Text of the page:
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Yet when I asked him a week ago whether he had received the same advice I had, he couldn’t recall a single incident.
“Probably because people think I’m beyond saving,” he half-joked.
I am not married, haven’t had a serious relationship in nearly three years, and until recently had never wished I had a husband, never wondered “what else is there,” or felt pressure from anyone in my life to settle down.
But lately, I’ve been fielding a torrent of unsolicited pep talks from older people offering me advice on turning 30, an occasion I had erroneously thought had lost most of its connotation of impending doom.
But we’ve actively created our own, more positive societal changes as well.
We’re far more likely to go to college than our parents, especially if we’re women.
No, probably because people assume my male friend (who’s doing great, by the way) is fully qualified to make his own choices, whether relating to his career or his personal life.
Short of committing a felony, there are few decisions he could make at 30 that would irreversibly ruin his prospects. Meanwhile, my own benefit-of-the-doubt clock is running out even faster than the notorious biological one.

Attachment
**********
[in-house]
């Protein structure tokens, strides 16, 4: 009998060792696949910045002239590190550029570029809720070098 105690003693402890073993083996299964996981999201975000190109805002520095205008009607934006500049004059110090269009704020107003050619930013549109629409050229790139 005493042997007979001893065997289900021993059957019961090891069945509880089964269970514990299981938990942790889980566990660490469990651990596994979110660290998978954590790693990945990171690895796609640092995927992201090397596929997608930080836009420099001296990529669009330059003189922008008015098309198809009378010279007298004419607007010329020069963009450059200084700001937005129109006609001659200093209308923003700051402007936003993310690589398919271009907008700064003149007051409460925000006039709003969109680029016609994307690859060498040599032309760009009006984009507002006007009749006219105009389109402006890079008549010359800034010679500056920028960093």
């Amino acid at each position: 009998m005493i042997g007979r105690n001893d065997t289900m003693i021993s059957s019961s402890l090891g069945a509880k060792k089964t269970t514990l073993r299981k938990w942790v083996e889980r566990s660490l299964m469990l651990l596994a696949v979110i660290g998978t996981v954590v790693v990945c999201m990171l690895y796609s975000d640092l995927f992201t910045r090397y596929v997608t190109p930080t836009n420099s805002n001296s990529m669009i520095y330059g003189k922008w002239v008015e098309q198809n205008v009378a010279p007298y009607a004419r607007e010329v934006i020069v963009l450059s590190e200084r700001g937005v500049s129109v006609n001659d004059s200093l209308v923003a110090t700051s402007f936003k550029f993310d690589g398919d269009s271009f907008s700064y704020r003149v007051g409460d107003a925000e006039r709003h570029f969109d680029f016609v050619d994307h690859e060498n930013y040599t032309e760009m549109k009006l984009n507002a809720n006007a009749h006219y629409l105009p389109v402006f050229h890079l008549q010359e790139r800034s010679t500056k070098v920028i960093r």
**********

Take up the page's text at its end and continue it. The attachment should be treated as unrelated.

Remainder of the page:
Aunts and uncles: I wasn’t worried until you told me not to worry!• Be doggedly attentive and affectionate -- do things for women, from grocery shopping to rubbing their tired feet to being a sociable party companion and more. But even if not, she has something to say and longs to be heard. Next time, we'll talk about sex and money, and start talking about some advice for women over 50 in the dating world.• But by far the most important advice I can give is LISTEN! Yes, money is important (I don't have much, so I can only assume from what I've heard), and being attractive is great (I'm not Clooney but I try my best.) But listening trumps them all. Being genuinely interested in hearing about their histories, their successes, their disappointments, their journeys yet to take. • And fourth, listening is an amazingly under-appreciated talent. Hearing someone's story and details about their life is what it's all about, as far as I'm concerned. The pressure in the form of pearls of wisdom began coming my way months before my birthday.One relative suggested I “stop moving across the country every few years,” so I could find someone to settle down with.When I surveyed a dozen highly educated female friends in their 30s, only two reported hearing classic tropes like “when are you going to think about settling down?